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A GEORGE III MAHOGANY BREAKFRONT SECRETAIRE CABINET
A GEORGE III MAHOGANY BREAKFRONT SECRETAIRE CABINET
A GEORGE III MAHOGANY BREAKFRONT SECRETAIRE CABINET
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A GEORGE III MAHOGANY BREAKFRONT SECRETAIRE CABINET
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A GEORGE III MAHOGANY BREAKFRONT SECRETAIRE CABINET

POSSIBLY BY WRIGHT AND ELWICK, AFTER DESIGNS BY THOMAS CHIPPENDALE, CIRCA 1765

Details
A GEORGE III MAHOGANY BREAKFRONT SECRETAIRE CABINET
POSSIBLY BY WRIGHT AND ELWICK, AFTER DESIGNS BY THOMAS CHIPPENDALE, CIRCA 1765
With pierced foliate swan's neck cresting above a pair of glazed doors enclosing adjustable shelves flanked by recessed wings with seven graduated drawers, the base with central secretaire drawer fitted with a leather-lined writing surface and various small drawers, above paneled cupboard doors enclosing three linen slides and flanked by three drawers, with inventory label inscribed D.R. 51.1069 and 20, metalwork associated, the upper section probably originally conceived without handles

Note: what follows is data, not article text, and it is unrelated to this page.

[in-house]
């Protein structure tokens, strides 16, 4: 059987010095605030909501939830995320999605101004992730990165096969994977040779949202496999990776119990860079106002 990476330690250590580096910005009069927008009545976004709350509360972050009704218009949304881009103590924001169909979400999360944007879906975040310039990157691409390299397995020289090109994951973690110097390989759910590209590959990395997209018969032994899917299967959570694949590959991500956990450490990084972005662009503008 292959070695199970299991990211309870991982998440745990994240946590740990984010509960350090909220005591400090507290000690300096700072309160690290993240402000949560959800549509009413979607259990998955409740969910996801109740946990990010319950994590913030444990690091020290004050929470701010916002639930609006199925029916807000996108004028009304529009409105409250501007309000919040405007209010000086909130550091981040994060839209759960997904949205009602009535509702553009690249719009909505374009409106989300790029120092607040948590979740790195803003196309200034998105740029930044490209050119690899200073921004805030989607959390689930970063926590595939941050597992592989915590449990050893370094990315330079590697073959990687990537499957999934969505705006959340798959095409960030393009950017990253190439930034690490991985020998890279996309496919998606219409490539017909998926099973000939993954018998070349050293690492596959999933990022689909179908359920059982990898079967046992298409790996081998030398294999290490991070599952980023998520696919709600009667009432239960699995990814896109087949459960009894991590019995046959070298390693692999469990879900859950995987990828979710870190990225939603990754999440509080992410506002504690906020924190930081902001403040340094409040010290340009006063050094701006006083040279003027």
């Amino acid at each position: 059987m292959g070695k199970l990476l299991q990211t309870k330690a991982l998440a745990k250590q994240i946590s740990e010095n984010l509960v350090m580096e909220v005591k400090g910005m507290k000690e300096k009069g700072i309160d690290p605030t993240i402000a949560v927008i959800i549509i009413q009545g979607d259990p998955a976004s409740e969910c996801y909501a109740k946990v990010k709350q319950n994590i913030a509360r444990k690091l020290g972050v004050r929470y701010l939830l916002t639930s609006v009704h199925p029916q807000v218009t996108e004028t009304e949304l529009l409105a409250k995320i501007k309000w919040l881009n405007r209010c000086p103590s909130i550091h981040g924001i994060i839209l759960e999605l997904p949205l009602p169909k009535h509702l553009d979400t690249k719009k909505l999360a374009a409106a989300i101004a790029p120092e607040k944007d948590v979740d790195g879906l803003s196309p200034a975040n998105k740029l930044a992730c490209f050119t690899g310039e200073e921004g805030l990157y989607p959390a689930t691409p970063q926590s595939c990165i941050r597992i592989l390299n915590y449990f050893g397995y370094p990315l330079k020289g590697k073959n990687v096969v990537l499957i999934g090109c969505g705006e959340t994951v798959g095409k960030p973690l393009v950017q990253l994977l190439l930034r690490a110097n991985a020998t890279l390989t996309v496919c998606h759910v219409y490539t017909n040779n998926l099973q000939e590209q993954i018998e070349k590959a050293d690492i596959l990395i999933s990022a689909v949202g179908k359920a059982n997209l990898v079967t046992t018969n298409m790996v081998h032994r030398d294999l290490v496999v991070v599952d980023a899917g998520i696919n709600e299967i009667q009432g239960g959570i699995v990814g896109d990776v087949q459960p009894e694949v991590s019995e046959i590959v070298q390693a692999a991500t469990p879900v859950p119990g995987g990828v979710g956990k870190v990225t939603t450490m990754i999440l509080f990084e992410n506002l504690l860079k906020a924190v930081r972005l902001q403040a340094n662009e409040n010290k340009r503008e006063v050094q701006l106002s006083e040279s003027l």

95 in. (241 cm.) high, 68 ½ in. (174 cm.) wide, 21 ½ in. (55 cm.) deep
Provenance
Sir Walter John Trevelyan (1797-1879), Nettlecombe Court, Somerset,
Thence by descent to Mrs. J.A. Wolseley at Nettlecombe Court.
Mrs. J.A. Wolseley, Nettlecombe Court; Christie's, London, 12 December 1957, lot 72.
Acquired from Needham's Antiques, New York, October 1959.